By Mohand Ouali
Algerian presidential advisor Kamel Rezag-Bara and the UK’s counter-terrorism chief for North Africa and the Sahel just concluded two days of discussions on bolstering regional stability.
The talks with Major General Robin Searby, which ended on Tuesday (July 26th), offered an opportunity to “evaluate security in the region”, especially the growing terror threat in the Sahel, Rezag-Bara said.
“Algeria has a pivotal role in the fight against terrorism and co-operation on security in the region, in these times of increased regional instability and security threats,” Searby said.
According to a statement released by the UK Embassy in Algiers, the two countries enjoy “excellent relations in the areas of defence and counter-terrorism”.
Searby previously described Algeria as “an important partner and a key ally of UK in the fight against terrorism in these African regions”, APS reported on June 2nd.
He praised “the long history of bilateral fight against terrorism between Algeria and the UK, including the ban of the payment of ransoms to terror groups”, adding that “the UK looks forward to improving them in the future”. The parties also evoked the upcoming joint events on counter-terrorism.
“We have discussed the third meeting of the Algerian-UK bilateral contact group of cooperation on the fight against terrorism and the related security issues, scheduled in Algiers late next October,” Rezag-Bara told journalists after the meeting.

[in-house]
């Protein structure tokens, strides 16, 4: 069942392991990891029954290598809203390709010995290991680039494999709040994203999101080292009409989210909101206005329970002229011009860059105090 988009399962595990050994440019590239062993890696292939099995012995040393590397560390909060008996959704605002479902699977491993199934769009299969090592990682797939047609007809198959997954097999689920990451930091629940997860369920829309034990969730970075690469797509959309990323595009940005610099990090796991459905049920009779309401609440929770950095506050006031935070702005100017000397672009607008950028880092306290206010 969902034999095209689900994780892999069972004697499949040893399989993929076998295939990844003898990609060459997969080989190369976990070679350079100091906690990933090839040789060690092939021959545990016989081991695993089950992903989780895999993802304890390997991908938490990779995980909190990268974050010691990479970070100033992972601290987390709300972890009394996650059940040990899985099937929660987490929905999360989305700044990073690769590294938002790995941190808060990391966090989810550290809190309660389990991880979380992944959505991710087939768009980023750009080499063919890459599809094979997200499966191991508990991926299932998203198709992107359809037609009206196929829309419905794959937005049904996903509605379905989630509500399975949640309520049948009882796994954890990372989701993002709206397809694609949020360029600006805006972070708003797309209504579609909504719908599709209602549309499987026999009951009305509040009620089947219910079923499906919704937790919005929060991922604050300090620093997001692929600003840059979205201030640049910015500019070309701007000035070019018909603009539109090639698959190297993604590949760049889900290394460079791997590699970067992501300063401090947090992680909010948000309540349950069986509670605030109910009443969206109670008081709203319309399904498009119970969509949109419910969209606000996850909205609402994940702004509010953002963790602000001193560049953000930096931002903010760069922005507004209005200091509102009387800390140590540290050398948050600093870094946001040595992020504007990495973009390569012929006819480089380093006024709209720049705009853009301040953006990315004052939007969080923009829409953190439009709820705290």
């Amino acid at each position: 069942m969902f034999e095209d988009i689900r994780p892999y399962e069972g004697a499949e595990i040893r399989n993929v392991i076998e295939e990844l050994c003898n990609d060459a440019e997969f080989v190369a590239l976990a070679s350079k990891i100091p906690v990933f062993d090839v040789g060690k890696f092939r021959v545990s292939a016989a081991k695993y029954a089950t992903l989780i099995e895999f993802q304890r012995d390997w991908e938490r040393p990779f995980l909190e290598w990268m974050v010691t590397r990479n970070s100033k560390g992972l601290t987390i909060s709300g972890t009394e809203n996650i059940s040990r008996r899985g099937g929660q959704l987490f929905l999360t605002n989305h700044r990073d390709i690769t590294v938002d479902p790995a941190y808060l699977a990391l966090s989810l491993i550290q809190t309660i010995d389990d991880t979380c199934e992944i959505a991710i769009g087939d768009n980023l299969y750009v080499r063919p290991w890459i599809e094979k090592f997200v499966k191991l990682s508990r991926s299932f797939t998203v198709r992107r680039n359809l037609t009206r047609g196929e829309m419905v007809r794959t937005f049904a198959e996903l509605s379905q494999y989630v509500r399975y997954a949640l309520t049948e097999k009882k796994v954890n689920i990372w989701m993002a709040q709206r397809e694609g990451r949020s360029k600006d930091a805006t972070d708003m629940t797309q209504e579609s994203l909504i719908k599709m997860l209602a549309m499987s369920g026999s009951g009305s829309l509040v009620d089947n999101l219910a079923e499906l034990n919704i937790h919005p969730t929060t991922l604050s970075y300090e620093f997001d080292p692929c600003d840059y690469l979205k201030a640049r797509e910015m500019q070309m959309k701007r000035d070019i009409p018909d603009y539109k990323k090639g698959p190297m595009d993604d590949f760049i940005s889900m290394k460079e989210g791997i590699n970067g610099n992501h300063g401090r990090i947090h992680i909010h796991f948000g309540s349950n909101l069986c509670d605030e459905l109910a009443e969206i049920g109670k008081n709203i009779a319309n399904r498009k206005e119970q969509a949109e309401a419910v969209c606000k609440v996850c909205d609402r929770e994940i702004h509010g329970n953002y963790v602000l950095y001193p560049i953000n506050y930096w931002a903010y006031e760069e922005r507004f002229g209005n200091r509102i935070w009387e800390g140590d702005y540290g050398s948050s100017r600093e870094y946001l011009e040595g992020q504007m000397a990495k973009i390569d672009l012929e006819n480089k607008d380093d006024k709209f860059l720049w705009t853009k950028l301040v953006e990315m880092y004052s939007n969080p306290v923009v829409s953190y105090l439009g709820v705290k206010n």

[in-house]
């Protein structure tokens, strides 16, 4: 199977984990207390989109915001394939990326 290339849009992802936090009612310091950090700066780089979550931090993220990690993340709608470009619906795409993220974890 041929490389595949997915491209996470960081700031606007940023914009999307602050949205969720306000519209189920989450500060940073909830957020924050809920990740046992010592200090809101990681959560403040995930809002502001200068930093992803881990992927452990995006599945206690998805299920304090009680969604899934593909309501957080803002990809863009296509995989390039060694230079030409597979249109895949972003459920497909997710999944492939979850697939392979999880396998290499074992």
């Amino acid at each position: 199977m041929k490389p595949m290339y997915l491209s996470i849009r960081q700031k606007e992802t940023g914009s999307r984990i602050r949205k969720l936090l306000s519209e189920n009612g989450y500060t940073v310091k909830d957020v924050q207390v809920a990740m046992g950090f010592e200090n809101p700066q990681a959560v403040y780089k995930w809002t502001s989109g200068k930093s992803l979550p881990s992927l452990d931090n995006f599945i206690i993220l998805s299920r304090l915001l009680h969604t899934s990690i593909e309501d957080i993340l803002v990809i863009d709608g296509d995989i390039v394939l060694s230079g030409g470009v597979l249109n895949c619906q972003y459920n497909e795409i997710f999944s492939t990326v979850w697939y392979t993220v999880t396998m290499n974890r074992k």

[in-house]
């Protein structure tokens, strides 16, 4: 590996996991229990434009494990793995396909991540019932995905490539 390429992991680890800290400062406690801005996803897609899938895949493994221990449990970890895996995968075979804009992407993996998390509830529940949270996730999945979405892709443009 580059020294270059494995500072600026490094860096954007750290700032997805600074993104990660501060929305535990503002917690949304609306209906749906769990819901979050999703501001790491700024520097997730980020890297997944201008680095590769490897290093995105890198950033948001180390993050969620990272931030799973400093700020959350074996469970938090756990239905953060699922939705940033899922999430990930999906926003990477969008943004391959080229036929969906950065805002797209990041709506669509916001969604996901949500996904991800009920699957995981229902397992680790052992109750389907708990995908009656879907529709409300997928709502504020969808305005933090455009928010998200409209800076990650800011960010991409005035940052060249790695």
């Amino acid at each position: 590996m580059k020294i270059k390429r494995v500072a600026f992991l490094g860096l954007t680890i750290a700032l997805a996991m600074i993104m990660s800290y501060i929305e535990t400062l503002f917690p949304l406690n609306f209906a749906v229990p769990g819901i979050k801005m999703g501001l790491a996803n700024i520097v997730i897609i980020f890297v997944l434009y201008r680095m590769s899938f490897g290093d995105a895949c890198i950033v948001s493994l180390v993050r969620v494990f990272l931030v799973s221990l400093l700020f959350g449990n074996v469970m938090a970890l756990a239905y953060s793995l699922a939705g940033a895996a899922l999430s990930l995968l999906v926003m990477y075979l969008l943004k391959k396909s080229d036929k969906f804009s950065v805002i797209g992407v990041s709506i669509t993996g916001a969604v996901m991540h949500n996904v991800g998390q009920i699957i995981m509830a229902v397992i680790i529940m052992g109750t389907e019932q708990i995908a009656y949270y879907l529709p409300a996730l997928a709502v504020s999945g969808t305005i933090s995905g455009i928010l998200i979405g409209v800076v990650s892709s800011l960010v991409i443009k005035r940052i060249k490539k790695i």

He explained that the contact group was “an informal mechanism that provides a structure for Algerian-British dialogue with regard to counter-terrorism and security matters”.
In addition, the Algerian official informed Searby of the “content and objectives of the agenda” for the Algiers conference on counterterrorism and organised crime in the Sahel, scheduled for September 7th-8th.
The event will focus on “the partnership between the countries in the region (Algeria, Mali, Mauritania and Niger) and partners from outside the region” in the fields of security and development, according to Rezag-Bara.
The topics will include counterterrorism, the fight against organised crime and assistance to member-states of the Joint Military Staff Committee of the Sahel Region (CEMOC). Representatives of the UN Security Council members, the European Union, the International Centre for Counter-terrorism, the World Bank and the African Development Bank (AfDB) will also attend the meeting.
Rezag-Bara also emphasised that both countries agreed on the prohibition on paying ransoms to terrorists. He highlighted the “need to continue working together within the United Nations to expand the multilateral consensus on this issue”.
Algeria has made the prohibition of ransom payments to terrorist groups its main concern and is pressing for this policy to be adopted at international level. This position was recently backed by the United States.
The Co-ordinator for Counterterrorism at the US Department of State on July 25th called on the UN Security Council to closely examine the issue of ransom payments to al-Qaeda in the Islamic Maghreb (AQIM).
“No group has made a bigger name for itself in the kidnapping for ransom business than al-Qaeda in the Islamic Maghreb (AQIM), and I should add that kidnapping for ransom has become one of the foremost sources of revenue for AQ-related groups everywhere,” said Daniel Benjamin.